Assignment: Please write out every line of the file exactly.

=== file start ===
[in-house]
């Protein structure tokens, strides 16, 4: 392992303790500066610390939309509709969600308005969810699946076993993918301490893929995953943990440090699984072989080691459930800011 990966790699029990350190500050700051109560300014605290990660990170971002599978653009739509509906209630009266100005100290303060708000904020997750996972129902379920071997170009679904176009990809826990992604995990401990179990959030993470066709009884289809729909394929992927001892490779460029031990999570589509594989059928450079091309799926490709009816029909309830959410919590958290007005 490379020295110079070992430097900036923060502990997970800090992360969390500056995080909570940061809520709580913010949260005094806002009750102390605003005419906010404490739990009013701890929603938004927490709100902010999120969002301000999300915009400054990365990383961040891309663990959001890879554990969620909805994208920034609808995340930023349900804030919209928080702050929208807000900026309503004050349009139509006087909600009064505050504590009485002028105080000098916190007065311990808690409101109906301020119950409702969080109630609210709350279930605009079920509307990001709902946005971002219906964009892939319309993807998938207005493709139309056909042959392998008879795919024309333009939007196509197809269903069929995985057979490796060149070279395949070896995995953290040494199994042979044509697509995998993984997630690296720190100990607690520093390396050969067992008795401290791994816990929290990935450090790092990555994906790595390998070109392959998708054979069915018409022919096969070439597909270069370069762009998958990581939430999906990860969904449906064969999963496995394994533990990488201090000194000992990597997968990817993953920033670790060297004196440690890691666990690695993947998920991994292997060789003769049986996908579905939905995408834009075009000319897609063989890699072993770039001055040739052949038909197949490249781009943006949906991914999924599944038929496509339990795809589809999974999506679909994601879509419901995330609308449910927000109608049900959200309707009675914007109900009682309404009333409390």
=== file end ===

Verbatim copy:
[in-house]
């Protein structure tokens, strides 16, 4: 392992303790500066610390939309509709969600308005969810699946076993993918301490893929995953943990440090699984072989080691459930800011 990966790699029990350190500050700051109560300014605290990660990170971002599978653009739509509906209630009266100005100290303060708000904020997750996972129902379920071997170009679904176009990809826990992604995990401990179990959030993470066709009884289809729909394929992927001892490779460029031990999570589509594989059928450079091309799926490709009816029909309830959410919590958290007005 490379020295110079070992430097900036923060502990997970800090992360969390500056995080909570940061809520709580913010949260005094806002009750102390605003005419906010404490739990009013701890929603938004927490709100902010999120969002301000999300915009400054990365990383961040891309663990959001890879554990969620909805994208920034609808995340930023349900804030919209928080702050929208807000900026309503004050349009139509006087909600009064505050504590009485002028105080000098916190007065311990808690409101109906301020119950409702969080109630609210709350279930605009079920509307990001709902946005971002219906964009892939319309993807998938207005493709139309056909042959392998008879795919024309333009939007196509197809269903069929995985057979490796060149070279395949070896995995953290040494199994042979044509697509995998993984997630690296720190100990607690520093390396050969067992008795401290791994816990929290990935450090790092990555994906790595390998070109392959998708054979069915018409022919096969070439597909270069370069762009998958990581939430999906990860969904449906064969999963496995394994533990990488201090000194000992990597997968990817993953920033670790060297004196440690890691666990690695993947998920991994292997060789003769049986996908579905939905995408834009075009000319897609063989890699072993770039001055040739052949038909197949490249781009943006949906991914999924599944038929496509339990795809589809999974999506679909994601879509419901995330609308449910927000109608049900959200309707009675914007109900009682309404009333409390």